Striking footbridge reconnects Tintagel Castle to the Cornish cliffs
Separated over 500 years ago by a dramatic gorge, Tintagel Castle has been reconnected to the mainland with a red steel footbridge. Paved with slate and quartzite tiles, it slices through the Cornish coastal landscape, unexpectedly – yet successfully – connecting history and legend to the present
Visitors to Tintagel Castle in Cornwall used to have to climb up and down 148 steep and narrow steps to get from one side of what remains of the castle to the other, frequently getting stuck in logjams in warmer months. Now a new footbridge across the 58m gorge means people, and wheelchairs, can get across in seconds while enjoying dramatic views through rugged cliff promontories out to sea.
‘It isn’t one bridge, it is actually two half bridges,’ clarifies Laurent Ney, founder of Belgium-based structural engineering consultancy Ney & Partners that designed the bridge with London-based William Matthews Associates. The bridge is indeed made up of two independent 33m-long cantilevers that project out and almost meet in the middle (spoiler alert: two pins actually connect the two halves but are almost invisible, and there is a very real gap of around 4cm that expands and retracts with the cold and heat).
A cantilevered structure, which is as strong while it is being built as when it is completed, was deemed the best solution for a site that is not accessible to trucks or cranes says Matthews. ‘Construction was by cable crane, which is a bit like a ski lift and very common in the Alps but less so here,’ explains Matthews. ‘Long rock anchors on either side were placed low enough to avoid disturbing the archaeology.’
The new bridge at Tintagel is part of a wider five million pound project by English Heritage to enhance the ecology of the plateau through dedicated footpaths and landscaping that preserves its archaeology and minimises erosion.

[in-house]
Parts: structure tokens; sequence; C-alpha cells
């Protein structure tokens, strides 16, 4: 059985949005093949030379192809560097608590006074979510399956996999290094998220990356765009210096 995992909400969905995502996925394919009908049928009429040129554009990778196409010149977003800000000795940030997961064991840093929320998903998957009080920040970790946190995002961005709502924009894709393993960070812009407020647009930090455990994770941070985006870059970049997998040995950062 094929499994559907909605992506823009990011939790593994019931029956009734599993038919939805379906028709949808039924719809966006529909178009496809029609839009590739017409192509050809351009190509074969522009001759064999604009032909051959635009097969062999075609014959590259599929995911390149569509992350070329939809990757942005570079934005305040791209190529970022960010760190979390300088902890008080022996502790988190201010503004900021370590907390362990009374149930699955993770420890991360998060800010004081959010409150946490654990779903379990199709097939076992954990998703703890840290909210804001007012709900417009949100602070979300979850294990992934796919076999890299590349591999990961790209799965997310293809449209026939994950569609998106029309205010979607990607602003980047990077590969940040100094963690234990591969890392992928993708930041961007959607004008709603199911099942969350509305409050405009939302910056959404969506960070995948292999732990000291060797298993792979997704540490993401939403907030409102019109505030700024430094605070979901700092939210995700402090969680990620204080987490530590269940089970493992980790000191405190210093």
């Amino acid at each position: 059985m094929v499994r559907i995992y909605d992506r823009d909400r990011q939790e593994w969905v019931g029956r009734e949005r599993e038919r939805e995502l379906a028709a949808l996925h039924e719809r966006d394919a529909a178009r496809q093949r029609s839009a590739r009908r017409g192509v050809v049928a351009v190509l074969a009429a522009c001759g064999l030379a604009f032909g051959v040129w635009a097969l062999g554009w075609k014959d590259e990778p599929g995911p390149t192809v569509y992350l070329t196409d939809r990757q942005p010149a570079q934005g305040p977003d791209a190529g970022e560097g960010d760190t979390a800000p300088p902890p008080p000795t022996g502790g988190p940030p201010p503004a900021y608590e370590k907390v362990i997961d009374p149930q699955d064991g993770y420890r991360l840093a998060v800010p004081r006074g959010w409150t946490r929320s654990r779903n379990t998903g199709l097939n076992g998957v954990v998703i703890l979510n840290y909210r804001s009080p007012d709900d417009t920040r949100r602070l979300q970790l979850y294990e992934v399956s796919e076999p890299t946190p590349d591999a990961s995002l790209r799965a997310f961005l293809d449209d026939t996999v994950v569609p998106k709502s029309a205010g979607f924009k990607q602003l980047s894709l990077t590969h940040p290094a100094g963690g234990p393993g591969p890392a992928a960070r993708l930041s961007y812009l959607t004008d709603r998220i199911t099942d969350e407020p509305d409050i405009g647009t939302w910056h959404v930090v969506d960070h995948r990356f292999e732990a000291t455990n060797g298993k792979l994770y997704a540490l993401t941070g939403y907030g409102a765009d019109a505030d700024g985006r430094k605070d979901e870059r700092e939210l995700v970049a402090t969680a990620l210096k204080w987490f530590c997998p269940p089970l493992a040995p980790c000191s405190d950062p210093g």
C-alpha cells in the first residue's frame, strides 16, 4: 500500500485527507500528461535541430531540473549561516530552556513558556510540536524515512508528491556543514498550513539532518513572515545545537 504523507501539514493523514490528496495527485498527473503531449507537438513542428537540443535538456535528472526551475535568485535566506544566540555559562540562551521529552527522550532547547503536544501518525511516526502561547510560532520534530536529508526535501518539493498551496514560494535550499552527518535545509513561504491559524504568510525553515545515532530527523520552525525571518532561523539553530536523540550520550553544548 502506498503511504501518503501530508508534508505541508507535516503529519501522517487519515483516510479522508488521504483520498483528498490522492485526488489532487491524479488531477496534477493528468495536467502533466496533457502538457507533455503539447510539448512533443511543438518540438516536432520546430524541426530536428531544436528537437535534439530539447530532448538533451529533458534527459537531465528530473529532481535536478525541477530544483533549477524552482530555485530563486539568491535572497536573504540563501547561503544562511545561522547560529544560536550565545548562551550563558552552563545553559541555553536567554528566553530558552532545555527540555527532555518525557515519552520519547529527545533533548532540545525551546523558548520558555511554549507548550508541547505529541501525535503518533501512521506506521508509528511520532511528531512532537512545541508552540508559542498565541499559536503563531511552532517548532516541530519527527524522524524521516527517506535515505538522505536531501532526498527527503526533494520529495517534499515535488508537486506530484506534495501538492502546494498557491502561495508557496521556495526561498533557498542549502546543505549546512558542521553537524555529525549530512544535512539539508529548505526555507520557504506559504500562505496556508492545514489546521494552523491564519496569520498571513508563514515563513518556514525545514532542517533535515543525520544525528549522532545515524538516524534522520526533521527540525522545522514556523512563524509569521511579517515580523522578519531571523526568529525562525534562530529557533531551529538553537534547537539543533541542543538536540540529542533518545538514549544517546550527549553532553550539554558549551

For the team behind it, it’s also about re-connecting the 13th century gatehouse on the mainland with the rest of the castle on the headland and recreating the route of the original land-bridge that existed there some five centuries ago.
‘The bridge represents that transition from mainland to island, from present to the past and from history to legend,’ says Matthews.
The materials of the bridge are a blend of the sophisticated and urban, as well as the unexpected and tactile. The main structure is made out of mild steel painted red, while the balustrading and the diagonal bars that connect the deck and the lower chord, are made out of electro-polished stainless steel that almost disappears out of view from a distance.
It’s the walkway composed of 40,000 small slate tiles sourced from three miles away that really wows however. The tiles have been laid vertically on edge in steel trays and interspersed with white quartzite tiles to reference the delicate lines of quartz found on slate rocks in the area.
‘The idea was that it’s as if the slate paths on either side of the bridge continue as you cross,’ says Matthews.
The results are textured and dynamic, resembling a tapestry from a distance. Remarkably, they also appear to reduce vertigo as you can’t see through to the 57m drop below.
The new bridge at Tintagel hasn’t been without controversy. Its detractors say the site should have been kept as is and not altered to make it more commercial. As interventions go however, this one not only has a strong rationale and integrates well into the landscape (and will do even more so as it ages), it also inspires awe and awakens the imagination. And, after all, that is what this evocative site is all about. §